A recent report revealed that in the last two decades 18,165 babies were born to underage mothers in Turkey, the Stockholm Center for Freedom reported.
The report was drafted by Republican People’s Party lawmaker Gamze Akkuş İlgezdi and published on Monday by Turkish media. According to the report a total of 117 babies were born to girls younger than 15 years of age in 2021 alone. Moreover, 7,190 babies were born to girls younger than 17 last year.
Eastern Şanlıurfa province had the highest number of underage mothers, followed by Istanbul and Diyarbakır.
“These numbers indicate that there we have a serious social problem in our hands,” İlgezdi said in a statement to the media. “Thousands of young girls with little to no education are becoming mothers. This is the sad truth about Turkey.”
İlgezdi added that nearly 60,000 underage girls had gotten married in 2021 and emphasized that underage marriage was abuse and paved the way to teenage pregnancies and births.
According to the United Nations Children’s Fund (UNICEF), underage marriage is still a controversial issue in Turkey as it prevents proper education for girls and makes them vulnerable to violence and poverty.
Although the legal age of marriage is 18 in Turkey, some minors can marry with parental consent at the age of 17. In the event there is a “compelling reason,” some minors are granted permission by a court for marriage at 16.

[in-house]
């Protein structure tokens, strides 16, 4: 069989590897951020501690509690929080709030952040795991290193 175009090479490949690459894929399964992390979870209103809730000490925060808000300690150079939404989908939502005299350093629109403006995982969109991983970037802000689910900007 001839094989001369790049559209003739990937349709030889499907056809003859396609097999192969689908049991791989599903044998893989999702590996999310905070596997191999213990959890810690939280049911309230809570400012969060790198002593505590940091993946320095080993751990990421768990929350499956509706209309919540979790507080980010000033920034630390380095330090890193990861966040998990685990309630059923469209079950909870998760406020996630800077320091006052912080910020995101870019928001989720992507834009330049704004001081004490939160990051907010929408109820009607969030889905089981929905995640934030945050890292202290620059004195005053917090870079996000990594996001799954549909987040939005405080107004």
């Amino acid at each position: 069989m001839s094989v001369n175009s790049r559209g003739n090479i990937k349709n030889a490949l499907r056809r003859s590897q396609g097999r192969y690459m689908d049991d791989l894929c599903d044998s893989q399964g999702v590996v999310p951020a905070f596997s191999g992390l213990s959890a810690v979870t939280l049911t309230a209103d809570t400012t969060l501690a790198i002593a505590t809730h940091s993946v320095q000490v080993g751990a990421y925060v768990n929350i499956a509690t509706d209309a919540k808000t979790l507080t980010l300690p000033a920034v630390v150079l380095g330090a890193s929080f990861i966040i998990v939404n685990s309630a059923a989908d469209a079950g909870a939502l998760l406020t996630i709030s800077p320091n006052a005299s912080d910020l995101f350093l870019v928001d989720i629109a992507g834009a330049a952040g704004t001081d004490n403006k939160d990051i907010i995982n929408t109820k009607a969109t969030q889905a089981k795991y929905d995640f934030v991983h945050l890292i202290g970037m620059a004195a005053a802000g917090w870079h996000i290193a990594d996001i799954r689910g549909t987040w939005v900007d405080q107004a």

Revisions in Turkey’s civil law have also caused an increase in underage marriages. Until 2015 religious marriages were permitted only if a civil marriage had already taken place. Religious authorities who conducted marriages without a civil marriage certificate could be sentenced to prison. However, the Constitutional Court abolished this requirement in 2015, and two years later marriage certificates issued by religious authorities were also recognized by the state.
Critics slammed the decision, saying religious authorities were more prone to turning a blind eye to underage marriages.
Hospitals were previously criticized for failing to disclose underage pregnancies to authorities as required by law.
Underage marriages and pregnancies are especially high among migrants and refugees. According to a report prepared by Save the Children, 50 percent of Syrian women were married before 18. Midwives in southeastern Turkey said they frequently saw pregnant girls who were 14 or 15.